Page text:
When the slave CPU 11 receives the writing-completion signal for the master CPU 1 (step S22), it reads the start address A0 and length of the first block among the blocks written in the DPRAM 20 by the master CPU 1, and successively reads divisional data D0 by the read length before copying it at start address A0 (step S23). If the data length is zero (step S24), the slave CPU 11 recognizes the value as an end mark, and jumps to start address A0 (step S26), in which the slave CPU 11 starts to execute the transferred decoding program (step S27). If the data length is not zero, the slave CPU 11 sends a signal for requesting transfer of next data by means of interruption or the like (step S25), and awaits completion of writing by the master CPU 1 (step S22).

When the master CPU 1 receives the signal for requesting transfer of next data (step S14), it writes one successive transfer block in the DPRAM 20 (step S11), and it sends a writing-completion signal to the CPU 11 by means of interruption or the like (step S12).

When the slave CPU 11 receives the writing-completion signal from the master CPU 1 (step S22), it copies, at address Al, the data written in the DPRAM 20 by the master CPU 1 (step S23).

Until transfer of the last transfer block ends, the master CPU 1 repeatedly performs steps S11 to S14, and the slave CPU 11 repeatedly performs steps S22 to S25.

The above-described embodiment shows a case in which the entire decoding program is transferred. However, the same method is used to transfer modification data for modifying table data included in the decoding program. Since a start address and a data length are specified for each transfer block as described above, divisional data (D0, D1, D2, . . . ) in each transfer block can be transferred to distributed areas in the RAM 13. Accordingly, in the case where part of the table data differs for each piece of music in the music data, it is possible to update the only part of the table data before data on the next piece of music is transferred. Thus, compared with a case in which the entirety of a program is updated in order to modify the table data, the transfer period can be shortened and power consumption can be reduced.

TRANSFER OF MUSIC DATA

Next, a process for transferring a music data that is reproduced in the slave system S, from the RAM 3 in the master system M to the RAM 13 in the slave system S via the DPRAM 20, is described with reference to FIG. 4.

Initially, before transferring the music data, the slave CPU 11 performs initialization (step S41). The slave CPU 11 successively notifies the master CPU 1 of the start address and length of music data to be transferred, and sends a data-transfer-request signal to the master CPU 1 (step S42).

When the master CPU 1 receives the data-transfer-request signal (step S31), it divides, based on the start address and length, music data to be transferred into divisional music data (D0, D1, D2, . . . ) as shown in FIG. 1, and adds start addresses (A0, A1, A2, . . . ) and lengths to the divisional music data (D0, D1, D2, . . . ) to form transfer blocks in the RAM 3 before writing one of the transfer blocks in the DPRAM 3 (step S32). When the master CPU 1 finishes writing to the DPRAM 3, it sends, to the slave CPU 11, a writing-completion signal by means of interruption or the like (step S33) before awaiting receipt of a data-transfer-request signal from the slave CPU 11 (step S34).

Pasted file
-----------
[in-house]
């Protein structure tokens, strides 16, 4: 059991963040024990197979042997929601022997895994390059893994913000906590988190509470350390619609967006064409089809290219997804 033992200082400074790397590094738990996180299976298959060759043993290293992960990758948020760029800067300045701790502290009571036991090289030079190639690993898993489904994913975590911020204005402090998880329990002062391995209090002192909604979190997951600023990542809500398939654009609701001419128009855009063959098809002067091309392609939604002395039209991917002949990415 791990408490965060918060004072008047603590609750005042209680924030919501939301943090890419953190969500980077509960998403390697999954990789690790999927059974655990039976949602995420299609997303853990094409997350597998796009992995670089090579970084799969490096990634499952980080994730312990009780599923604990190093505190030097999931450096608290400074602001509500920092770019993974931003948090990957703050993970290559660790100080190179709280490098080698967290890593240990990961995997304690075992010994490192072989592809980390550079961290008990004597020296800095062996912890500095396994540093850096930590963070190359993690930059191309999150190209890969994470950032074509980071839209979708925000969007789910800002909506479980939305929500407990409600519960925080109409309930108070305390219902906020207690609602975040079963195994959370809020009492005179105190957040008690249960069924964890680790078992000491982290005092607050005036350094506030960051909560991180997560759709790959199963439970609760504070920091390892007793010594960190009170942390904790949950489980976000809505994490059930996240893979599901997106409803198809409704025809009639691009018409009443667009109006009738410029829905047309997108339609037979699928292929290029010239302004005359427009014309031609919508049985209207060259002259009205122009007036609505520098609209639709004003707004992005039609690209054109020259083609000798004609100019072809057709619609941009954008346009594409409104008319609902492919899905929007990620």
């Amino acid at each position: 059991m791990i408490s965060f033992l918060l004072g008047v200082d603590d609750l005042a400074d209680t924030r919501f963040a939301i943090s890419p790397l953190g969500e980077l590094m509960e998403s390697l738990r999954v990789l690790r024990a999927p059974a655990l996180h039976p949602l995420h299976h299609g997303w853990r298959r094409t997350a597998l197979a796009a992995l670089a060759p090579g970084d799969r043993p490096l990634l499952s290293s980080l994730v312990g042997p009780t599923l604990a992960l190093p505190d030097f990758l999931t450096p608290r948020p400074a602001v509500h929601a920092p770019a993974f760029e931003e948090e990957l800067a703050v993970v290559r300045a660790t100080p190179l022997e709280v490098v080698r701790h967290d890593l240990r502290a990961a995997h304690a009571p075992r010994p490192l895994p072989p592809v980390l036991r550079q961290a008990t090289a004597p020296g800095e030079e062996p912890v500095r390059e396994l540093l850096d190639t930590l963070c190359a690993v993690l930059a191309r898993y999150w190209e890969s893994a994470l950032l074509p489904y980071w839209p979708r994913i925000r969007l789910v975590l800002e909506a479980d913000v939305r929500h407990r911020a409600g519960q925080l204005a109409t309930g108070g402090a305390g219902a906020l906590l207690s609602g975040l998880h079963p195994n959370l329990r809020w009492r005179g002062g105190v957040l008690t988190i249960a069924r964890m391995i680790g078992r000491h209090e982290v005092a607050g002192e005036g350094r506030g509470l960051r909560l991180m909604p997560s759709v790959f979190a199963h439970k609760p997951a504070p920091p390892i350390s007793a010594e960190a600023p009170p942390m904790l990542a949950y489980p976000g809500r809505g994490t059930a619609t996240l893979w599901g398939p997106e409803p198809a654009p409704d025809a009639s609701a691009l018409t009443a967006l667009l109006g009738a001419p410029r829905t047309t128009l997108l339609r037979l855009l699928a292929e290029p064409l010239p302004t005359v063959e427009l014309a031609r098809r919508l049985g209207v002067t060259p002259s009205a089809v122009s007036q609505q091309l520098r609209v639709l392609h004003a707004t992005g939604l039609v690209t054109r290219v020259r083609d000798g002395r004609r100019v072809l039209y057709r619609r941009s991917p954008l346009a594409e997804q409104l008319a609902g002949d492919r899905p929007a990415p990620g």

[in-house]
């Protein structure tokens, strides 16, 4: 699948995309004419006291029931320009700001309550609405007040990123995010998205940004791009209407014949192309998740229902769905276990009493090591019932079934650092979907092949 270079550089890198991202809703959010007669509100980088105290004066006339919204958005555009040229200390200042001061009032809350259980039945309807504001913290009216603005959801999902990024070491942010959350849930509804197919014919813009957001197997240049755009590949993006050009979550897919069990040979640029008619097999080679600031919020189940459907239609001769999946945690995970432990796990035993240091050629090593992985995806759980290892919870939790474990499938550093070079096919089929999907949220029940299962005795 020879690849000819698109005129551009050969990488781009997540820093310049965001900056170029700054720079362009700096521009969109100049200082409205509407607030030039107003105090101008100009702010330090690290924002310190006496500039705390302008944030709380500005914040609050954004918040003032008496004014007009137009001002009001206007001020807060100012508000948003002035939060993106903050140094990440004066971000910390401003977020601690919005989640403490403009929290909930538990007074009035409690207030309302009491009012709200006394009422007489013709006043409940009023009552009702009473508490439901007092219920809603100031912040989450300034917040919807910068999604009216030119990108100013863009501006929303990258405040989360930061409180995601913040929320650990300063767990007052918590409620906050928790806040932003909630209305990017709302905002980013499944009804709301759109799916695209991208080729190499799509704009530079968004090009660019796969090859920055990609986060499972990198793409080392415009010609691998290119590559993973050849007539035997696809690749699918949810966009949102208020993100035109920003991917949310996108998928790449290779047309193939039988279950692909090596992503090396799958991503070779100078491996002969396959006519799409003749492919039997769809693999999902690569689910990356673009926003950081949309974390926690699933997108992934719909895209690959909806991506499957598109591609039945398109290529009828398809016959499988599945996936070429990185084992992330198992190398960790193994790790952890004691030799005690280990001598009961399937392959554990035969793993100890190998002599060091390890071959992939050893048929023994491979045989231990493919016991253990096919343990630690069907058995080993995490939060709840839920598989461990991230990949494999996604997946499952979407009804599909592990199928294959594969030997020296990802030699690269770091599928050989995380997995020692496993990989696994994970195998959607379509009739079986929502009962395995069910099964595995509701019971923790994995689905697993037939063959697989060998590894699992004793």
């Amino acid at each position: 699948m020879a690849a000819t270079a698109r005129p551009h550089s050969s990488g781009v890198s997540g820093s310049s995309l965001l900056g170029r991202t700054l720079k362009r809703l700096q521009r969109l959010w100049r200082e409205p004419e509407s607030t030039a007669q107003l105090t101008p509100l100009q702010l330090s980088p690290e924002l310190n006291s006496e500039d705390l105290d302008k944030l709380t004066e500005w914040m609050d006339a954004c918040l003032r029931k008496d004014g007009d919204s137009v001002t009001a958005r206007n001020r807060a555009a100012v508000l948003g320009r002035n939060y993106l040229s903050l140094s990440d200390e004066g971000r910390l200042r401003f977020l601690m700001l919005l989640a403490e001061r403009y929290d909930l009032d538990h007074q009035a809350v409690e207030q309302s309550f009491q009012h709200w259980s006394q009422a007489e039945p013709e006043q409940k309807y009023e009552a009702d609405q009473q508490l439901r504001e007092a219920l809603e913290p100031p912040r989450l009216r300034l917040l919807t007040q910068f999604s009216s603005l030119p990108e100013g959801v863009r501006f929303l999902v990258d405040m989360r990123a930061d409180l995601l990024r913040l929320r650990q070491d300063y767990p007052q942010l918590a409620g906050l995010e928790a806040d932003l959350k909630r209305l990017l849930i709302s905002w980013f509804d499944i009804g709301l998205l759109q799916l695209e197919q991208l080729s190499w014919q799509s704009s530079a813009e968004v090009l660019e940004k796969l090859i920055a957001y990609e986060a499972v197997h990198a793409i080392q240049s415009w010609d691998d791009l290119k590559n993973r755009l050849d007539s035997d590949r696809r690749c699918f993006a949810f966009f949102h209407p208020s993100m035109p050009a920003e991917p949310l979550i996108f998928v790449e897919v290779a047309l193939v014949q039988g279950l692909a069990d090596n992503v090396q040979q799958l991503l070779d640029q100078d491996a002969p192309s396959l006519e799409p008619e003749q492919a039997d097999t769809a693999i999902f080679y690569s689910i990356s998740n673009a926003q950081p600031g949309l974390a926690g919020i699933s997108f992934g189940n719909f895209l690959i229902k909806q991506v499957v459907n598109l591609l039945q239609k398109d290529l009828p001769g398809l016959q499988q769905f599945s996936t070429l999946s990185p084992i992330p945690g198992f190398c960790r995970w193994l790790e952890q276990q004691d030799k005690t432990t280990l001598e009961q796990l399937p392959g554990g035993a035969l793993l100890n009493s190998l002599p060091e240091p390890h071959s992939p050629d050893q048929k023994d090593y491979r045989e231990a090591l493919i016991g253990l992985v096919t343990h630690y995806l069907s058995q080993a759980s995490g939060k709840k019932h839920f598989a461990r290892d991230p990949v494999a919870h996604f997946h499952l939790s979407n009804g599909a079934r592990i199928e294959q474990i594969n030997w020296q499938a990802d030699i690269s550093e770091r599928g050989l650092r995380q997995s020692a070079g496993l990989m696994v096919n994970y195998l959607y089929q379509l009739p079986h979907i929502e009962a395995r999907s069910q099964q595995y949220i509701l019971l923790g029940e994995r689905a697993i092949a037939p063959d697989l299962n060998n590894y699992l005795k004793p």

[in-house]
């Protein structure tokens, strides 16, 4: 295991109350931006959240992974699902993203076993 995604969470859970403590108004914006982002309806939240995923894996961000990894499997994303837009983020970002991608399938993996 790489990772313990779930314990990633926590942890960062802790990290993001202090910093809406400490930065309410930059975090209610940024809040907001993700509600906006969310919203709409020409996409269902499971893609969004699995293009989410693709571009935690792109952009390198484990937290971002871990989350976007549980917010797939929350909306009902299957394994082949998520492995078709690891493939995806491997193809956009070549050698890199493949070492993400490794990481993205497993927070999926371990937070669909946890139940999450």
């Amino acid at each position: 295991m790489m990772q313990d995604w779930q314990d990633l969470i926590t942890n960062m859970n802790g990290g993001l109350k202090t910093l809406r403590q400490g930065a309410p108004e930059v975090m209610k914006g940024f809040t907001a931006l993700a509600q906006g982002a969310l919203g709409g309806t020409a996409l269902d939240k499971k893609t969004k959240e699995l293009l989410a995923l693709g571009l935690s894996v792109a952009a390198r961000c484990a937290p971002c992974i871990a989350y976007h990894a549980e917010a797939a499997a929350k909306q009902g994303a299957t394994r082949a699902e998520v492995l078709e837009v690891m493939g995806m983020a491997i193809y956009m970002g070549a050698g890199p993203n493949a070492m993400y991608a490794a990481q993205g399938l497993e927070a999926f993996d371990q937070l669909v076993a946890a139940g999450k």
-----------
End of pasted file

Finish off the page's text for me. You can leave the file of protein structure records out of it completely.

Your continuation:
When the slave CPU 11 receives the writing-completion request from the master CPU 11 (step S44), it reads the first start address A0 and length among the data written in the DPRAM 20, and successively reads data D0 in the DPRAM 20 by the read length before copying data D0 at start address A0 (step S45). The slave CPU 11 sends a data-transfer-request signal to the master CPU 1 by means of interruption or the like (step S46), and successively processes (decodes or reproduces) the read music data in the RAM 13 (step S47).

When the master CPU 1 receives the data-transfer-request signal (step S34), it writes one successive transfer block in DPRAM 20 (step S35), and sends a writing-completion signal to the slave CPU 11 by means of interruption or the like (step S36).

When the slave CPU 11 receives the writing-completion signal from the master CPU 1 (step S48), it copies, at start address A1, the data written in the DPRAM 20 by the CPU 1 (step S45).

Until transfer of the last transfer block ends, and the processing of transferred music data ends, the master system M repeatedly performs steps S34 to S36, and the slave system S repeatedly performs steps S45 to S48.

As described above, when transfer of music data is performed, the slave system S notifies the master system M of the start address and length of music data to be transferred. Thus, the master system M is only required to form and send transfer blocks as instructed by the slave system S. Therefore, if the specifications of the slave system S are modified, those of the master system M do not need to be modified, and can be adapted for specification modification in the slave system S.

In the foregoing embodiment, the start address can be located either on the DPRAM 20 or on the RAM 13 in the slave system.